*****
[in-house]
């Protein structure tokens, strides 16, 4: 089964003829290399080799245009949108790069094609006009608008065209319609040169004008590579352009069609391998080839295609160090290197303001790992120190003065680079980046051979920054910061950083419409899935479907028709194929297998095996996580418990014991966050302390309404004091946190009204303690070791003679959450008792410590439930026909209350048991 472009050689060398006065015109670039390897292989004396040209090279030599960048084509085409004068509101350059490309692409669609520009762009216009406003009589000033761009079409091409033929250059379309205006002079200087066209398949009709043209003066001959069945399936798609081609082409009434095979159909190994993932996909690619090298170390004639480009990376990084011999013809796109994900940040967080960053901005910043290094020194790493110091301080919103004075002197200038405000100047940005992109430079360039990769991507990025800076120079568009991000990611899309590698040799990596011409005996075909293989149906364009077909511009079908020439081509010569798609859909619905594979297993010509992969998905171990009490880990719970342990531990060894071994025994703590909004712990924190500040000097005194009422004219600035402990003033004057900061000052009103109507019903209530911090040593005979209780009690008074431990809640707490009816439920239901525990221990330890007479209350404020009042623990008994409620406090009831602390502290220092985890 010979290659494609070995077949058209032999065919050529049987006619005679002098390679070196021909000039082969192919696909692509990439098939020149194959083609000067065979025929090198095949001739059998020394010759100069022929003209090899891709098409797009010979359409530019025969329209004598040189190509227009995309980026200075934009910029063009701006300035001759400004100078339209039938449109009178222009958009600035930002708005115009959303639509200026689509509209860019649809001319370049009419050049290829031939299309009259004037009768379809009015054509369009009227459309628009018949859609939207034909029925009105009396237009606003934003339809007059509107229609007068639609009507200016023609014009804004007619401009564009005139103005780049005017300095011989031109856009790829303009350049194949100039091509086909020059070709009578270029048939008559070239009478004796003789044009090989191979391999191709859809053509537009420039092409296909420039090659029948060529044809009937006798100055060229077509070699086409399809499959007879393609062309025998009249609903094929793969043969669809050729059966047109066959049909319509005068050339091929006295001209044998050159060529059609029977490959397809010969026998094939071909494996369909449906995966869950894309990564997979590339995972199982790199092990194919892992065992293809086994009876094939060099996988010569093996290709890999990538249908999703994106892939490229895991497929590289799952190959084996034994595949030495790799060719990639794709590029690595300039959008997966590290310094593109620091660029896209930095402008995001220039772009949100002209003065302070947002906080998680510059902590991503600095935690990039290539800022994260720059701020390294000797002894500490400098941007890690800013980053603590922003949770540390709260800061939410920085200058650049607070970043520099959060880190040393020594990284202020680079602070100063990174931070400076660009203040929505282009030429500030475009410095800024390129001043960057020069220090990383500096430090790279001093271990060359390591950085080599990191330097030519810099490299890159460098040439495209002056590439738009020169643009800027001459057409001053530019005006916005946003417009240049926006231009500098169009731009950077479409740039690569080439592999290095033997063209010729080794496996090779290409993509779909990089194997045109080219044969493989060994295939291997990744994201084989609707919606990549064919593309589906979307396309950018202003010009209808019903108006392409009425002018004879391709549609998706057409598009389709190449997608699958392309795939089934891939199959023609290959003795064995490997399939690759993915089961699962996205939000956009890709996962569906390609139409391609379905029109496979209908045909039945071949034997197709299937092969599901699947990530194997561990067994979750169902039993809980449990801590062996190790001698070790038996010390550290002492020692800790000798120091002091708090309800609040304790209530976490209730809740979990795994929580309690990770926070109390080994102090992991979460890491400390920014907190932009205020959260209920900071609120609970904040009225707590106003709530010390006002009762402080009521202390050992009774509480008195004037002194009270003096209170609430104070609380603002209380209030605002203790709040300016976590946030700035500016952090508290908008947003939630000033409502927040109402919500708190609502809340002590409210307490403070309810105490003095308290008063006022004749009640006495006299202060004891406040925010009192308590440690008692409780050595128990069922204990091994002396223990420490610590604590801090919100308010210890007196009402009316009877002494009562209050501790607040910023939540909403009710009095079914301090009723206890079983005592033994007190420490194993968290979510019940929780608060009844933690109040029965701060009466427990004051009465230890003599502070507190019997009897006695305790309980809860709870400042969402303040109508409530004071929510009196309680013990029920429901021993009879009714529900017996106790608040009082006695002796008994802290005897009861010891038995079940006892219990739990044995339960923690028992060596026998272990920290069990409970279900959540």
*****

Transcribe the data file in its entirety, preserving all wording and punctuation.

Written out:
[in-house]
């Protein structure tokens, strides 16, 4: 089964003829290399080799245009949108790069094609006009608008065209319609040169004008590579352009069609391998080839295609160090290197303001790992120190003065680079980046051979920054910061950083419409899935479907028709194929297998095996996580418990014991966050302390309404004091946190009204303690070791003679959450008792410590439930026909209350048991 472009050689060398006065015109670039390897292989004396040209090279030599960048084509085409004068509101350059490309692409669609520009762009216009406003009589000033761009079409091409033929250059379309205006002079200087066209398949009709043209003066001959069945399936798609081609082409009434095979159909190994993932996909690619090298170390004639480009990376990084011999013809796109994900940040967080960053901005910043290094020194790493110091301080919103004075002197200038405000100047940005992109430079360039990769991507990025800076120079568009991000990611899309590698040799990596011409005996075909293989149906364009077909511009079908020439081509010569798609859909619905594979297993010509992969998905171990009490880990719970342990531990060894071994025994703590909004712990924190500040000097005194009422004219600035402990003033004057900061000052009103109507019903209530911090040593005979209780009690008074431990809640707490009816439920239901525990221990330890007479209350404020009042623990008994409620406090009831602390502290220092985890 010979290659494609070995077949058209032999065919050529049987006619005679002098390679070196021909000039082969192919696909692509990439098939020149194959083609000067065979025929090198095949001739059998020394010759100069022929003209090899891709098409797009010979359409530019025969329209004598040189190509227009995309980026200075934009910029063009701006300035001759400004100078339209039938449109009178222009958009600035930002708005115009959303639509200026689509509209860019649809001319370049009419050049290829031939299309009259004037009768379809009015054509369009009227459309628009018949859609939207034909029925009105009396237009606003934003339809007059509107229609007068639609009507200016023609014009804004007619401009564009005139103005780049005017300095011989031109856009790829303009350049194949100039091509086909020059070709009578270029048939008559070239009478004796003789044009090989191979391999191709859809053509537009420039092409296909420039090659029948060529044809009937006798100055060229077509070699086409399809499959007879393609062309025998009249609903094929793969043969669809050729059966047109066959049909319509005068050339091929006295001209044998050159060529059609029977490959397809010969026998094939071909494996369909449906995966869950894309990564997979590339995972199982790199092990194919892992065992293809086994009876094939060099996988010569093996290709890999990538249908999703994106892939490229895991497929590289799952190959084996034994595949030495790799060719990639794709590029690595300039959008997966590290310094593109620091660029896209930095402008995001220039772009949100002209003065302070947002906080998680510059902590991503600095935690990039290539800022994260720059701020390294000797002894500490400098941007890690800013980053603590922003949770540390709260800061939410920085200058650049607070970043520099959060880190040393020594990284202020680079602070100063990174931070400076660009203040929505282009030429500030475009410095800024390129001043960057020069220090990383500096430090790279001093271990060359390591950085080599990191330097030519810099490299890159460098040439495209002056590439738009020169643009800027001459057409001053530019005006916005946003417009240049926006231009500098169009731009950077479409740039690569080439592999290095033997063209010729080794496996090779290409993509779909990089194997045109080219044969493989060994295939291997990744994201084989609707919606990549064919593309589906979307396309950018202003010009209808019903108006392409009425002018004879391709549609998706057409598009389709190449997608699958392309795939089934891939199959023609290959003795064995490997399939690759993915089961699962996205939000956009890709996962569906390609139409391609379905029109496979209908045909039945071949034997197709299937092969599901699947990530194997561990067994979750169902039993809980449990801590062996190790001698070790038996010390550290002492020692800790000798120091002091708090309800609040304790209530976490209730809740979990795994929580309690990770926070109390080994102090992991979460890491400390920014907190932009205020959260209920900071609120609970904040009225707590106003709530010390006002009762402080009521202390050992009774509480008195004037002194009270003096209170609430104070609380603002209380209030605002203790709040300016976590946030700035500016952090508290908008947003939630000033409502927040109402919500708190609502809340002590409210307490403070309810105490003095308290008063006022004749009640006495006299202060004891406040925010009192308590440690008692409780050595128990069922204990091994002396223990420490610590604590801090919100308010210890007196009402009316009877002494009562209050501790607040910023939540909403009710009095079914301090009723206890079983005592033994007190420490194993968290979510019940929780608060009844933690109040029965701060009466427990004051009465230890003599502070507190019997009897006695305790309980809860709870400042969402303040109508409530004071929510009196309680013990029920429901021993009879009714529900017996106790608040009082006695002796008994802290005897009861010891038995079940006892219990739990044995339960923690028992060596026998272990920290069990409970279900959540």